It increasingly looks like a case of ‘batten down the hatches’ for Irish CEOs ahead of Brexit.
The spectre of a ‘no deal’ Brexit has Irish CEOs worried, and 95pc of them believe it would have a negative impact on the economy.
In the latest twist in the torturous road to the UK’s planned exit from the EU in March 2019, UK prime minister Theresa May is battling to keep her Brexit deal alive and is returning to Brussels on Saturday (24 November) for last-minute negotiations with the European Commission.
‘The eurozone provides many advantages, including a market of 350m people, currency stability and common standards for Irish companies looking to export, and we are encouraging Irish exporters to view it as an extension of their home market’
– JULIE SINNAMON
May faces considerable opposition within her own Conservative Party ranks, and the ominous possibility of the UK crashing out of the EU without a deal is increasingly likely.
Deal or no deal, that is the question
Alarmingly, 45pc said delays in the Brexit deal decision-making process were already negatively impacting business operations.
Four in 10 (44pc) said that Brexit had impacted their business over the past 18 months, while 56pc said it had not impacted it. Of those who said it had an impact, the majority cited a negative one.
When asked what impact Brexit would have on their business over the next three years, almost one-third (31pc) reported that they thought they would have lower profits, while 10pc thought they would have higher profits. One-third (34pc) reported a negligible change and a quarter (25pc) said they did not know, or that it was not applicable.
Nine in 10 (93pc) Irish CEOs said they are confident about their companies’ prospects for revenue growth in the next year.
“It’s really interesting that confidence in revenue growth is high among CEOs but, longer-term, we see that they are more cautious, with three in 10 expecting lower profits over the next three years as a result of Brexit,” said Brendan Jennings, CEO of Deloitte Ireland.
“Brexit is a concern and for those businesses who have yet to put preparedness plans in place, they should consider doing so now to ensure they are fully aware of both the challenges and opportunities.”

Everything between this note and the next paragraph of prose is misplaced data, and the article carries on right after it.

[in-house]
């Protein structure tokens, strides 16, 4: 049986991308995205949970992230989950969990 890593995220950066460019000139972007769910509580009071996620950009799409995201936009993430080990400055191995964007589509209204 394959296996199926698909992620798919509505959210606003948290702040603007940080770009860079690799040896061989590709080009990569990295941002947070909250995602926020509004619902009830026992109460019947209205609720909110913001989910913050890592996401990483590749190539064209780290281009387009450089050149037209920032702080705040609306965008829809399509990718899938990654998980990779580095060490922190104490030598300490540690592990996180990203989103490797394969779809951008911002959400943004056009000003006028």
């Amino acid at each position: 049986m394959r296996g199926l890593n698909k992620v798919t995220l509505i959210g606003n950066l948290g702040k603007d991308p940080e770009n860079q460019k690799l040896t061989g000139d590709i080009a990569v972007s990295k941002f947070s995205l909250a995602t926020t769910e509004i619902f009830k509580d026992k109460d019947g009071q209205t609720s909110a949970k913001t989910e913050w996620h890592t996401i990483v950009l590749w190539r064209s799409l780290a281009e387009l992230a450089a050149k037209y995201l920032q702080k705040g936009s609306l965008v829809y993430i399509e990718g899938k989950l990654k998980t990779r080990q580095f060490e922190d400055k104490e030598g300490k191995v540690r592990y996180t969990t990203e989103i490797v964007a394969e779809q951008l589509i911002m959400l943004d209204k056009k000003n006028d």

The challenges ahead
Eight in 10 (84pc) Irish CEOs are planning to expand over the next 12 months. The eurozone (27pc), UK (21pc) and North America (20pc) were considered the top ‘new markets’ to offer opportunity to grow exports. When asked to identify the markets/countries within the eurozone that offer the most potential for their business, respondents listed Germany, France and the Netherlands as the top three.
The top challenges cited by CEOs included availability of skills, retention of talent and competitiveness.
Nine in 10 (92pc) are concerned that macroeconomic issues could impact Ireland’s competitiveness, and the top concerns were Brexit, US tax reform, currency fluctuations and Irish tax.
“The survey results reflect that business leaders have ambitious plans for future growth, with 84pc of CEOs planning to expand their business overseas in the next year, citing the eurozone as one of the key markets with strong market growth potential,” said Enterprise Ireland CEO Julie Sinnamon.
“The eurozone provides many advantages, including a market of 350m people, currency stability and common standards for Irish companies looking to export, and we are encouraging Irish exporters to view it as an extension of their home market.
“As the Brexit negotiations continue, we are supporting Irish companies to consolidate exports in the UK market, while at the same time accelerating our market-diversification strategy, helping more Irish companies to build, scale and expand reach in high-growth markets,” Sinnamon added.